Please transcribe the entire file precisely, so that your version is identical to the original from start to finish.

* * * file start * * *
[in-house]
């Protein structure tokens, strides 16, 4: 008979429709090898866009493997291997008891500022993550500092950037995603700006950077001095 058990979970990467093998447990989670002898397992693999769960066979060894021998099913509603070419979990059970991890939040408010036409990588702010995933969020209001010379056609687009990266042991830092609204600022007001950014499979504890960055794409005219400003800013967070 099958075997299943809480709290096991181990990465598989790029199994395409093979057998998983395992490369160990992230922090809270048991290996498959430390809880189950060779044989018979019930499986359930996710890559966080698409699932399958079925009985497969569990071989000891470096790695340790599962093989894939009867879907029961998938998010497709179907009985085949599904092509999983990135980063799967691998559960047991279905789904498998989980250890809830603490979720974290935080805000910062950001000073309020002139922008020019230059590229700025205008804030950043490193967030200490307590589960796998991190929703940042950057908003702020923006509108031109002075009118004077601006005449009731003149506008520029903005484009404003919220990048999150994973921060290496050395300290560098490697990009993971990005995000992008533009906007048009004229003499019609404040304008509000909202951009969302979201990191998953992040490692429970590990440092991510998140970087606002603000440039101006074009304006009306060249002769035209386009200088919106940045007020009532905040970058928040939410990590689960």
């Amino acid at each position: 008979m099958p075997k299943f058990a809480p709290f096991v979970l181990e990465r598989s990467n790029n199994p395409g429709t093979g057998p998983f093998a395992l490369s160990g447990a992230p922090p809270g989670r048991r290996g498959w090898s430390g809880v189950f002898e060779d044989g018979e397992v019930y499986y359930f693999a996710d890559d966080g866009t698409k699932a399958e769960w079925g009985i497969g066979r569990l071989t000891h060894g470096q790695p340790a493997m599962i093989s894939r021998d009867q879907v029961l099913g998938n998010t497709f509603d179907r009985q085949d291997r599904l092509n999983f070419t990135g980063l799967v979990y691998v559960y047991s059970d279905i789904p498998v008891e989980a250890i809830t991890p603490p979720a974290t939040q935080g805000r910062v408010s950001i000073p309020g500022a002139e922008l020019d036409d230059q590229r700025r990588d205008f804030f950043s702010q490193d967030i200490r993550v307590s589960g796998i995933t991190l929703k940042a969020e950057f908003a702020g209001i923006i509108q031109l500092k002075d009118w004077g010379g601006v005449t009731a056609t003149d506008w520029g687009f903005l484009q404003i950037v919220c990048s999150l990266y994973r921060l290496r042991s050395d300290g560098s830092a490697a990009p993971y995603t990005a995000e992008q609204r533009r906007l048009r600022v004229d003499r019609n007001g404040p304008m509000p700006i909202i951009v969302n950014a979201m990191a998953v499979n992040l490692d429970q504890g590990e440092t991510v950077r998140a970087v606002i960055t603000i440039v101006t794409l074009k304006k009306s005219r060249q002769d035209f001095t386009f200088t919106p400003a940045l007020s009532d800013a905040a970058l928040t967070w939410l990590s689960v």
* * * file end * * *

[in-house]
């Protein structure tokens, strides 16, 4: 008979429709090898866009493997291997008891500022993550500092950037995603700006950077001095 058990979970990467093998447990989670002898397992693999769960066979060894021998099913509603070419979990059970991890939040408010036409990588702010995933969020209001010379056609687009990266042991830092609204600022007001950014499979504890960055794409005219400003800013967070 099958075997299943809480709290096991181990990465598989790029199994395409093979057998998983395992490369160990992230922090809270048991290996498959430390809880189950060779044989018979019930499986359930996710890559966080698409699932399958079925009985497969569990071989000891470096790695340790599962093989894939009867879907029961998938998010497709179907009985085949599904092509999983990135980063799967691998559960047991279905789904498998989980250890809830603490979720974290935080805000910062950001000073309020002139922008020019230059590229700025205008804030950043490193967030200490307590589960796998991190929703940042950057908003702020923006509108031109002075009118004077601006005449009731003149506008520029903005484009404003919220990048999150994973921060290496050395300290560098490697990009993971990005995000992008533009906007048009004229003499019609404040304008509000909202951009969302979201990191998953992040490692429970590990440092991510998140970087606002603000440039101006074009304006009306060249002769035209386009200088919106940045007020009532905040970058928040939410990590689960």
């Amino acid at each position: 008979m099958p075997k299943f058990a809480p709290f096991v979970l181990e990465r598989s990467n790029n199994p395409g429709t093979g057998p998983f093998a395992l490369s160990g447990a992230p922090p809270g989670r048991r290996g498959w090898s430390g809880v189950f002898e060779d044989g018979e397992v019930y499986y359930f693999a996710d890559d966080g866009t698409k699932a399958e769960w079925g009985i497969g066979r569990l071989t000891h060894g470096q790695p340790a493997m599962i093989s894939r021998d009867q879907v029961l099913g998938n998010t497709f509603d179907r009985q085949d291997r599904l092509n999983f070419t990135g980063l799967v979990y691998v559960y047991s059970d279905i789904p498998v008891e989980a250890i809830t991890p603490p979720a974290t939040q935080g805000r910062v408010s950001i000073p309020g500022a002139e922008l020019d036409d230059q590229r700025r990588d205008f804030f950043s702010q490193d967030i200490r993550v307590s589960g796998i995933t991190l929703k940042a969020e950057f908003a702020g209001i923006i509108q031109l500092k002075d009118w004077g010379g601006v005449t009731a056609t003149d506008w520029g687009f903005l484009q404003i950037v919220c990048s999150l990266y994973r921060l290496r042991s050395d300290g560098s830092a490697a990009p993971y995603t990005a995000e992008q609204r533009r906007l048009r600022v004229d003499r019609n007001g404040p304008m509000p700006i909202i951009v969302n950014a979201m990191a998953v499979n992040l490692d429970q504890g590990e440092t991510v950077r998140a970087v606002i960055t603000i440039v101006t794409l074009k304006k009306s005219r060249q002769d035209f001095t386009f200088t919106p400003a940045l007020s009532d800013a905040a970058l928040t967070w939410l990590s689960v």